Movies from the '80s hold a special place in all of our hearts, especially the teen genre led by none other than the totally rad John Hughes. But cultural norms were much different two decades ago, and even the most beloved films are laced with sexist jokes and scenarios that just don't fly nowadays.
Seriously, have you watched any of these movies recently? The stuff that flew over our heads back in the day sticks out like a sore thumb now.
Sure, Lisa wasn't a real person and was actually a computer program created by two nerds seeking the perfect woman, but the sole purpose of her existence in Hughes' Weird Science is to make the two teenage boys feel better about their own sexuality. Not exactly the bastion of girl power.
What is it with all the '80s nerd movies? Revenge of the Nerds is rife with the sexual exploitation of women for entertainment value. For instance, the rape scene where a character poses as someone else to have sex with that person’s girlfriend is pretty horrible, and let's not forget how the nerds broke into a sorority house, installed a hidden camera and then passed out nude pics of the women they had photographed. Gross... and totally illegal.
Another Hughes classic, but isn't it terrible how Jake passes off his extremely drunk girlfriend to Farmer Ted? The cherry on top is that it's implied that they had sex in Jake's dad's Rolls Royce, even though Caroline was blacked out and doesn't remember anything. Rape culture at its finest.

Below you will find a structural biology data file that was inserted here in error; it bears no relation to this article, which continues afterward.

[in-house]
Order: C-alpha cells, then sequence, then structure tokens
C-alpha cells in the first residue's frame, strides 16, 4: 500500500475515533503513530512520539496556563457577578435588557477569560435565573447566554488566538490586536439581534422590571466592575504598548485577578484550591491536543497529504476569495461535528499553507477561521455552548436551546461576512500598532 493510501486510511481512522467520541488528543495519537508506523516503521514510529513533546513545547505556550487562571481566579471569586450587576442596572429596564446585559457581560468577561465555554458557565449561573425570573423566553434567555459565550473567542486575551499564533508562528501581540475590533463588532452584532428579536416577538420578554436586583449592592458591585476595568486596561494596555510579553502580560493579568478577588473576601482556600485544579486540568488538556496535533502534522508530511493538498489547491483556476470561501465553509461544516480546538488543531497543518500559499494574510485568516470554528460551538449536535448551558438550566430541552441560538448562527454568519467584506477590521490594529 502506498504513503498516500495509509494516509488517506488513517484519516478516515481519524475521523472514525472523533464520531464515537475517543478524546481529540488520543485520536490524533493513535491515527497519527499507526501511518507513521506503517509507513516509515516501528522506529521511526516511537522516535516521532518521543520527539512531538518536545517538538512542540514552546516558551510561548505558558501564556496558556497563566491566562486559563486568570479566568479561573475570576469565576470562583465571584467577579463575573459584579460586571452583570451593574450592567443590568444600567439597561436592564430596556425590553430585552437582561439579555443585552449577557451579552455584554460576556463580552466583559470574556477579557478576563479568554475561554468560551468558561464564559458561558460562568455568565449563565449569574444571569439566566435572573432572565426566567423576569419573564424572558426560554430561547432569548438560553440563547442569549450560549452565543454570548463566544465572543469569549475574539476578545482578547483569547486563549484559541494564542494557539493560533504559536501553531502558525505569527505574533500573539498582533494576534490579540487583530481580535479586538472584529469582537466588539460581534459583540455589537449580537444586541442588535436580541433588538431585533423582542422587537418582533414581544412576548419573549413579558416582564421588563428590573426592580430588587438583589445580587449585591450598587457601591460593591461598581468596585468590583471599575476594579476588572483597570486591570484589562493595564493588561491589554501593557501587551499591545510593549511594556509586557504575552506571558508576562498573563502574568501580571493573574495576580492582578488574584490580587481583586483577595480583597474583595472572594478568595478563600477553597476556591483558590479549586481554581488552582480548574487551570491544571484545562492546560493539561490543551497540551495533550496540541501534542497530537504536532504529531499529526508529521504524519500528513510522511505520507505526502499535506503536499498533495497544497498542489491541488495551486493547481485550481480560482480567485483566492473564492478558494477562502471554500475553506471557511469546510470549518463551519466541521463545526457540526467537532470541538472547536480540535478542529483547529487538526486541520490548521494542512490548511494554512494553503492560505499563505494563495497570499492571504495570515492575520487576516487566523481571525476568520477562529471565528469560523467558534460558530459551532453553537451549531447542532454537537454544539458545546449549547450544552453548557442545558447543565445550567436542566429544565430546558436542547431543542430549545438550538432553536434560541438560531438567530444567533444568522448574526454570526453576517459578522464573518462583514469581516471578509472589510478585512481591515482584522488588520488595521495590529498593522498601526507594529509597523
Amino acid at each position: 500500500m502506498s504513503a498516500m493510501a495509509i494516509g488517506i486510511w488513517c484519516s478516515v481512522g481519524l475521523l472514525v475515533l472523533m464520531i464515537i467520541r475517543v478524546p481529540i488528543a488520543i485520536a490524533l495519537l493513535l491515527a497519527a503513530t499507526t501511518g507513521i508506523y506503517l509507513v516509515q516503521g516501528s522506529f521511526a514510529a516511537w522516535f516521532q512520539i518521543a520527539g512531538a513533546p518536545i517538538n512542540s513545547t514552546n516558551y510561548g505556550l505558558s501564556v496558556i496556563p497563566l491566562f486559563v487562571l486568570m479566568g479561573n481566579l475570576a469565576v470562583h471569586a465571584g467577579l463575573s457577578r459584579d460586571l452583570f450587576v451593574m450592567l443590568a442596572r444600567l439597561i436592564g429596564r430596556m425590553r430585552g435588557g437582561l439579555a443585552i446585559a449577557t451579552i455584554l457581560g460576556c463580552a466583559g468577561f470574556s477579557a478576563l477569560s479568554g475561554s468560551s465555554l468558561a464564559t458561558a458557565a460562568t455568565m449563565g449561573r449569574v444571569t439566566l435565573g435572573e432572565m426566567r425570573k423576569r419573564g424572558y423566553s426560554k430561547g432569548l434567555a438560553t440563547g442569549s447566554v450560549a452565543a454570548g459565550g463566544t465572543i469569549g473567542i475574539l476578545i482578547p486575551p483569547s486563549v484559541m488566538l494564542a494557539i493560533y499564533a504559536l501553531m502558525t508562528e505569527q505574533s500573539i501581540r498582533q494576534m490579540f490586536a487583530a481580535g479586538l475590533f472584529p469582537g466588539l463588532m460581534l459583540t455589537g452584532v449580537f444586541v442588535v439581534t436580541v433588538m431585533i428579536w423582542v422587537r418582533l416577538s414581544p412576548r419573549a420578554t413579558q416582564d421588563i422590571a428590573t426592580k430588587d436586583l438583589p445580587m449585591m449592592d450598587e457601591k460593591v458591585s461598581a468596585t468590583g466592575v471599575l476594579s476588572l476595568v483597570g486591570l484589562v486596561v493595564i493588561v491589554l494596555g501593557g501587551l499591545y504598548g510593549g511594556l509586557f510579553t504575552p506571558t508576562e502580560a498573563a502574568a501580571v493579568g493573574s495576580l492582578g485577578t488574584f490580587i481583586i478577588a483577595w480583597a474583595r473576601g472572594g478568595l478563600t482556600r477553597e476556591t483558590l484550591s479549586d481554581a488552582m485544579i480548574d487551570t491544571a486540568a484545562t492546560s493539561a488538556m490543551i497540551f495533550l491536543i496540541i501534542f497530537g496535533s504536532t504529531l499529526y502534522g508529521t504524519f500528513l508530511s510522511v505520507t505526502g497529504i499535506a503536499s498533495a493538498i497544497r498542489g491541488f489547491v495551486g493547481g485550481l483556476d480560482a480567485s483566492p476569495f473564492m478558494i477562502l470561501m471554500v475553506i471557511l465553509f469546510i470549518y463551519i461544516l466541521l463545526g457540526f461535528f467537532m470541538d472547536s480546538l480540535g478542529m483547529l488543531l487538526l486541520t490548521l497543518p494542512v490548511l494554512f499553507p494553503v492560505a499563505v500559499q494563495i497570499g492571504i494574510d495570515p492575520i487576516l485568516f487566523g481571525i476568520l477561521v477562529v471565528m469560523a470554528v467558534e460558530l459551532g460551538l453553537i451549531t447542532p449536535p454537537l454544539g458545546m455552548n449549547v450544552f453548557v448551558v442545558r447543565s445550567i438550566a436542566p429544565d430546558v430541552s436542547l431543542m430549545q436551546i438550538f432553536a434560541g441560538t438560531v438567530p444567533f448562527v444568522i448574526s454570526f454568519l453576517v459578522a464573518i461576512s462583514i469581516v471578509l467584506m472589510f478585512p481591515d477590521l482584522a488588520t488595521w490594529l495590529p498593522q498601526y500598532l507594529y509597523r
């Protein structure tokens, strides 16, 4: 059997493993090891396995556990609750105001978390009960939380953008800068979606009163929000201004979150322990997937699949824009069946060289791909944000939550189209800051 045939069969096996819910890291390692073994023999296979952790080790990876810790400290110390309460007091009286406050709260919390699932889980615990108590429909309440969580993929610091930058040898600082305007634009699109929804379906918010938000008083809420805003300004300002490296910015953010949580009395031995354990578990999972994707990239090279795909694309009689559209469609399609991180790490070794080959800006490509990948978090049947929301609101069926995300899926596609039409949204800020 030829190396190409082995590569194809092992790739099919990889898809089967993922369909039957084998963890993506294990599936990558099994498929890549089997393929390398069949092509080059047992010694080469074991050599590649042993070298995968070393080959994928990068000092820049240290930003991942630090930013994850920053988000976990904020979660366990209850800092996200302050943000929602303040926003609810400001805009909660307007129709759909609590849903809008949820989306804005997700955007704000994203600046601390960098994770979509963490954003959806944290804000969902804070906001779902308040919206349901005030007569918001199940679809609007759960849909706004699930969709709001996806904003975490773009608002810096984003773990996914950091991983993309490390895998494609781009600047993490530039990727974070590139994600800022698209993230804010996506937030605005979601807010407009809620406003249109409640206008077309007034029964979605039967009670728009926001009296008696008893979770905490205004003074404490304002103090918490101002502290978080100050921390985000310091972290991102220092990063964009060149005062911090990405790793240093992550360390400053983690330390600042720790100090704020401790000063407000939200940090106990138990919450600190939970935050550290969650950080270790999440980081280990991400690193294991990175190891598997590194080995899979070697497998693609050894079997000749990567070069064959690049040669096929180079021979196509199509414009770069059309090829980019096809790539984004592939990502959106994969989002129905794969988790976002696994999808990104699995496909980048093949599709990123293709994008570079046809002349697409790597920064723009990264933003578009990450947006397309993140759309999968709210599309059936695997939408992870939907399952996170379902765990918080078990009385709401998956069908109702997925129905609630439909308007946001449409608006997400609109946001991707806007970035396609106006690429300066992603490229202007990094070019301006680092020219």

God bless Tom Hanks, but did you ever notice how degrading his character's behavior is toward Daryl Hannah's Madison all throughout the film? He belittles her, treats her like she's stupid and even barges in on her in the bathroom when she just wants to be alone. He treats her like property, not an equal.
One word: Blane. Blane was pretty much the worst boyfriend ever and perfectly represented the smarmy machismo that was considered ideal in the '80s.
It's also pretty bad how Andie (Molly Ringwald) is called a bitch by Steff (James Spader), when he hits on her and she rejects him. What feels so strange is that she just takes it and doesn't fire back at him.
Every teenage boy has the image of Princess Leia (Carrie Fisher) in the metal bikini burned into their memory, but you'd never see a female star chained up as a sex slave today. It's far too gruesome and sexist.
Deckard (Harrison Ford) comes onto Rachael (Sean Young) as she sits at the piano, trying to kiss her. She rejects him, gets up and walks away. Unbelievably, he follows her, then roughs her up until he forces himself on her. How was this ever OK?
"I don’t know if [director] John [Hughes] wrote that or it was a studio thing that they wanted Allison to go from being very plain to being suddenly very glamorous. I didn’t like that," Ally Sheedy told Elle magazine. "I had come up with this thing about her black eye makeup and very pale skin so I thought, ‘Could it be more that she’s taking this mask off?’ John did give me that and they didn’t really put a whole bunch of makeup on me; it was more about revealing who Allison is. I wish it had been a little more of that and a little less of, ‘Let’s make her pretty.’"
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